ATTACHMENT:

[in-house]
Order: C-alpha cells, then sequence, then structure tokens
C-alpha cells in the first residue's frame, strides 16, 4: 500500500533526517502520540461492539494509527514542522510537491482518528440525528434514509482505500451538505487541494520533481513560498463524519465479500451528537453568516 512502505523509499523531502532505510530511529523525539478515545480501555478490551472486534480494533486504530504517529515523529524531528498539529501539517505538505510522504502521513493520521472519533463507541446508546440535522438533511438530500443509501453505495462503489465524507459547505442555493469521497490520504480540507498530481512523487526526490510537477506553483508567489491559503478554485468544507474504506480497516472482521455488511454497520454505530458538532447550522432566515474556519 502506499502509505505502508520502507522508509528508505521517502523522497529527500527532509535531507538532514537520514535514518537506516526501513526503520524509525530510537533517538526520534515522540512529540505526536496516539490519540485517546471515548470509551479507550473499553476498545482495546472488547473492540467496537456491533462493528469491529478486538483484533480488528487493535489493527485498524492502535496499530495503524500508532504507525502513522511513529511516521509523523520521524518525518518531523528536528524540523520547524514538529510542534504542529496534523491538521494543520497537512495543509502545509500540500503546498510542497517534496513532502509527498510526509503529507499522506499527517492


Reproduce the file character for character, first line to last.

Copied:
[in-house]
Order: C-alpha cells, then sequence, then structure tokens
C-alpha cells in the first residue's frame, strides 16, 4: 500500500533526517502520540461492539494509527514542522510537491482518528440525528434514509482505500451538505487541494520533481513560498463524519465479500451528537453568516 512502505523509499523531502532505510530511529523525539478515545480501555478490551472486534480494533486504530504517529515523529524531528498539529501539517505538505510522504502521513493520521472519533463507541446508546440535522438533511438530500443509501453505495462503489465524507459547505442555493469521497490520504480540507498530481512523487526526490510537477506553483508567489491559503478554485468544507474504506480497516472482521455488511454497520454505530458538532447550522432566515474556519 502506499502509505505502508520502507522508509528508505521517502523522497529527500527532509535531507538532514537520514535514518537506516526501513526503520524509525530510537533517538526520534515522540512529540505526536496516539490519540485517546471515548470509551479507550473499553476498545482495546472488547473492540467496537456491533462493528469491529478486538483484533480488528487493535489493527485498524492502535496499530495503524500508532504507525502513522511513529511516521509523523520521524518525518518531523528536528524540523520547524514538529510542534504542529496534523491538521494543520497537512495543509502545509500540500503546498510542497517534496513532502509527498510526509503529507499522506499527517492